A valley of labyrinthine blues and greens, intertwining writhing streets, ladders and bridges changing direction slowly but surely, throbbing transparent glass sheets and controlled winds and mists, and the houses rotating and trampoulines tramping their trampish ways along soft rubber gulleys filled with life belts.. ..and in the distance a man waves his arms around in corn-fields on a hiIl screaming to the mainly naked crowd on the passing train-city, screaming in a cracked mad voice, “And now – now that we’ve abolished capitalism – now – now what do we do?”. The camera pans up the vast multi-track carrying the vast mobile train-city to what looks like a ruin of London, with the post office tower transformed into a vast helter-skelter, and everything else higgledy-piggledy, vast stoves and fires and musical instruments, round which people sit and eat and dance and argue and kiss and suck and lick and fuck and laugh and play-fight and cry and swim and sing and stroke and massage and drink and swing and drum and think and talk and walk and wank and run and poke and joke and endlessly communicate. Over the swirling, singing, screaming and grunting of the crowds a voice blares: “The train now arriving at platforms 9 to 2,117 will be calling on the magnificent refrigerated sea between the white cliffs & Calais, overland to the wild animal complex based round the old Eiffel Tower, down south to the underwater city of Mediterranis, through the firework fogs of Corsica, past Sardinia and its town of Clearplasticglass, onto the smouldering ruins of Rome, into Venice, the Ghost Town of risk-free Terror-Shock, then chugging past some truly explosive sunsets almost consistently indulged in nowadays by the anti-workers of Trieste….Aaaah!… Trieste!…..I’ve never been so intensely in love as when I was there last year…and with so many people! Benny, Sensartilia, Jess, Li, Melody, Shatter, Pounce, Earthquake, Ned… but the greatest old flame of all? – Lou Syd – her eyes of fire, her words of fire, her lips of fire. I looked into her flaming pupils and said, “You’re just burning me up, baby”…yeah, it’s a cliche a minute here in the work-shy council of London, and, as usual, I’m digressing into my own narcissistic memories away from the here and now and what a here and now it is today on the Train Journey Show…” Suddenly the announcer’s voice breaks off in mid-sentence and the film pans from the crowd to his surprised face in a little room at the top of the Post Office Tower. In the background in the distance a few people can be heard shouting “We’ve cut the announcer’s wire! No more monologue!”, which is then followed by a lowly augmenting drum-roll climaxing into an ecstatically soaring and euphoric “Hooooooooorayyyyyy!” .The announcer turns to a boy and girl, about seven, who are laughing at him. “Oh well, I suppose I better give up these narcisistic habits or I’ll end up like the looney on the hill….I suppose I must have sounded a bit like those old power mad smug slimy manipulators of the olden days – disc jockeys….but you’re lucky, you never knew the old world…it‘s hard to get rid of these tiny jabs of regret and envy, regret for those years wasted creating fantasies of the future, near and far without any effort to realise them, regret for those years weighed down by coins, imprisoned by locks, chained to keys, envy that I can’t be like you who missed those years of impotence and separation, and have thus, amongst a billion other discoveries, been able to cultivate a system of communication no longer subject to the laws of property – telepathy, whereas I can only use the five traditional senses.. .and that does reinforce old habits. Old habits, like the desire to have a following…Did I ever tell you of those revolutionary times when I did have a following?” ….The scene fades into what becomes the central theme of the film: London, June 1989. The announcer is seen speaking on the platform of the ‘Libertarian Communist Party’, “Comrades! I have called this internal meeting to work out our strategy in spreading our ideas and demands in the present crisis. Since some of you may be poorly informed due to various unforeseeable circumstances, it falls upon me to summarise the major events of the week. As most of you know, the Bennite government has been forced into further retreat, now holding only Devon and Cornwall. The remnants of the army and police here have been forced to withdraw completely from the capital, as they have from Birmingham and Coventry, who, this week, joined the other 13 police-free cities. In relation to the partial nuking of Glasgow, the Bennites claim to have soundproof evidence of American involvement, whilst the old supporters of the dead Thatcher claim they have proof of Russian involvement. But these lies haven‘t worked, since the Cheltenham Assembly decided to broadcast their findings that, in fact, the British, American and Russian ruling class collaborated in the bombing in order to distract from the international class struggle. The General Strike in Russia is now in its 4th week, and the system of immediately revocable mandated delegates has been organising lîfe in Poland and Czechoslovakia. Argentina and Chile have joined the other 14 countries where there are massive occupation movements. In San Francisco and Detroit workers and unemployed have just taken over large areas of the city, whilst in 18 other American cities rioters are confronting the National Guard. In fact, at the moment, we are witnessing revolutionary crises in 25 countries spanning every continent. Yet still the mas­ses have failed to raise their consciousness to a libertarian communist level….”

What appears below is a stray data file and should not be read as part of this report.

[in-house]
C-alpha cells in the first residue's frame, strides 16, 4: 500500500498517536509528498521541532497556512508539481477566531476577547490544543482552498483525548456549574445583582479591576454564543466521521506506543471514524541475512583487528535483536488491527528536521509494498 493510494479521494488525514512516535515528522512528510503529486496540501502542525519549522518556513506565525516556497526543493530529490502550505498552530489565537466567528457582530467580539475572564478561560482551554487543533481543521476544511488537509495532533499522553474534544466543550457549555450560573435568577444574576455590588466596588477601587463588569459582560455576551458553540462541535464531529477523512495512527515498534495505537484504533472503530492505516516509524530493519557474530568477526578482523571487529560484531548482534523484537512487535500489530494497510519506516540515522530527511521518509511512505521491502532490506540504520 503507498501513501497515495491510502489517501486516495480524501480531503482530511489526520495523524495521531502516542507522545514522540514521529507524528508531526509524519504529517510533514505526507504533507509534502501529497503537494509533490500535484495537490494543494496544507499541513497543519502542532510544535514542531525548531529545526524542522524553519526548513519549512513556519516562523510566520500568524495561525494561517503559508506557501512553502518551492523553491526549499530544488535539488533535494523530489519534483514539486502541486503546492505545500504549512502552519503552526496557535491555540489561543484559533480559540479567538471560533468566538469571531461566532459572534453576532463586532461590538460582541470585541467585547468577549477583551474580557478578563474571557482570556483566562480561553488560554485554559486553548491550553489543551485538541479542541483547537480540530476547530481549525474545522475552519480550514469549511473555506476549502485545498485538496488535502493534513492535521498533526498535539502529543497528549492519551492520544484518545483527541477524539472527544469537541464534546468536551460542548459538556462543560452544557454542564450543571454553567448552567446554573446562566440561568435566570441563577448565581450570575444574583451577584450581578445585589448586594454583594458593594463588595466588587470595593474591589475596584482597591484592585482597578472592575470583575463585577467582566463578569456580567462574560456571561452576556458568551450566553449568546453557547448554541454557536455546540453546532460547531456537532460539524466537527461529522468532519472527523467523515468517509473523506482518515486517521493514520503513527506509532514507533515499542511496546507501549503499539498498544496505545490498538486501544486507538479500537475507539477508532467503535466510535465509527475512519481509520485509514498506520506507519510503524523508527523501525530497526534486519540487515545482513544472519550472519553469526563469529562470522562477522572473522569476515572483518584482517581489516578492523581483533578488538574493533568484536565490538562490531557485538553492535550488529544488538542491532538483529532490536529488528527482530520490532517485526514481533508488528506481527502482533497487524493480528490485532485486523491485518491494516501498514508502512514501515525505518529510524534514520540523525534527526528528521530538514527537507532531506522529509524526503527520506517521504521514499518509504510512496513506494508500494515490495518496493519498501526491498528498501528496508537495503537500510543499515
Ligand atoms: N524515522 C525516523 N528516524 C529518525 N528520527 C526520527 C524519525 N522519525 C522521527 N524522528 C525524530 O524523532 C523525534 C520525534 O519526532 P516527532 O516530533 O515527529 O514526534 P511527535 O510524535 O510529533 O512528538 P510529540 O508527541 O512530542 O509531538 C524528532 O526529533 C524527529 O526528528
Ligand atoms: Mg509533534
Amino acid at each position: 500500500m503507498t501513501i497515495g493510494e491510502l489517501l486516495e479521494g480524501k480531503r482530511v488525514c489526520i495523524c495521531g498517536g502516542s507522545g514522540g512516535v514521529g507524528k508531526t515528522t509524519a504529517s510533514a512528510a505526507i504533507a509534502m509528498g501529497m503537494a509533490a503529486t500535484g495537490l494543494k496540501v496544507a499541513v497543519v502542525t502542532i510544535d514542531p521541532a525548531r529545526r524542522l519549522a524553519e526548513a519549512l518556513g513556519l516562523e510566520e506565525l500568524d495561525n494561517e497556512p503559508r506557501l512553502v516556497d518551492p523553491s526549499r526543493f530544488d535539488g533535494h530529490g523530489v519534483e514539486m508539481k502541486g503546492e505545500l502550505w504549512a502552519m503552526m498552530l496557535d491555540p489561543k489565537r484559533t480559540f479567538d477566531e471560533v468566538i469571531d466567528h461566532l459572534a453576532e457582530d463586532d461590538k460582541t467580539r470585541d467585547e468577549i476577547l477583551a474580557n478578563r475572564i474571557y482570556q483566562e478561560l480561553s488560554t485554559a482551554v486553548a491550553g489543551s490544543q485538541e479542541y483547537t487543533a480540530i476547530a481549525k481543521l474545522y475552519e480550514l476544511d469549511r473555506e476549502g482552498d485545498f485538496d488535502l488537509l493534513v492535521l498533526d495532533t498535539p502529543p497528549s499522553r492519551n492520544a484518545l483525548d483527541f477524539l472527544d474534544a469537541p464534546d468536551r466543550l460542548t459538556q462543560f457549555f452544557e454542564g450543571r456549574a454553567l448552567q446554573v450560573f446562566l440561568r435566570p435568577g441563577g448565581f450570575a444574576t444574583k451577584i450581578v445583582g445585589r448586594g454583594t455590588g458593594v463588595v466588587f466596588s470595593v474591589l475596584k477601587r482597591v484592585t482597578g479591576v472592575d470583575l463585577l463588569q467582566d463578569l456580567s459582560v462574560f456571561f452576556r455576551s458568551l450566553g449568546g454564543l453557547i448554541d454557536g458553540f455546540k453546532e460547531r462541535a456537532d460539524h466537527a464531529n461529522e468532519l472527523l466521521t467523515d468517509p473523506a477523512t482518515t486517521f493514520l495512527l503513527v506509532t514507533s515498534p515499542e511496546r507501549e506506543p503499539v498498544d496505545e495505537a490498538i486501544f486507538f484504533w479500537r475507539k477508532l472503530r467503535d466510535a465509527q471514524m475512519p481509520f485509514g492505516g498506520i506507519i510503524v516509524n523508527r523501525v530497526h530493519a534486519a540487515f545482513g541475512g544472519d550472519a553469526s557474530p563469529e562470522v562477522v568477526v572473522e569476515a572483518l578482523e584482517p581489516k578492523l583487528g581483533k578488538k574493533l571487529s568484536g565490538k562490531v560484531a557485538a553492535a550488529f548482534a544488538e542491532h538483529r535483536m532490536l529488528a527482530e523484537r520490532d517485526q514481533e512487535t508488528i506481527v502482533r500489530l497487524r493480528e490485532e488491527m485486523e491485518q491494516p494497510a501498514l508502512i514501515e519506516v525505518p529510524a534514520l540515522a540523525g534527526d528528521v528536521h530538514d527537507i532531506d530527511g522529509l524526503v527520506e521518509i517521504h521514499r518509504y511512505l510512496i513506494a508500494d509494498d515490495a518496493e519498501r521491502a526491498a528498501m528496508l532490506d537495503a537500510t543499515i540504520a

The rest of the film is a development of this situation supposedly taking place in London in June 1989. The main focus of the film is, on the one hand, the BBC, which has been taken over and is run by men and women delegated from various groups based in different buildings and streets round the city. And, on the other hand, the old Savoy Hotel, which is one of the buildings under occupation. Cameras record, and broadcast, all meetings at all times, with the exception of the secret meetings of the political parties. The task of the BBC delegates is to organise the coordination of communication between various groups and to make all their own discussions broadcast publicly, as well as being a centre for information regarding what is happening in the rest of the world. The plot centres on the attempts of the Libertarian Communist Party to manipulate and undermine the public democratic use of this co-ordinating system, and their defeat by the intervention of the masses, exemplified by the occupants of the Savoy.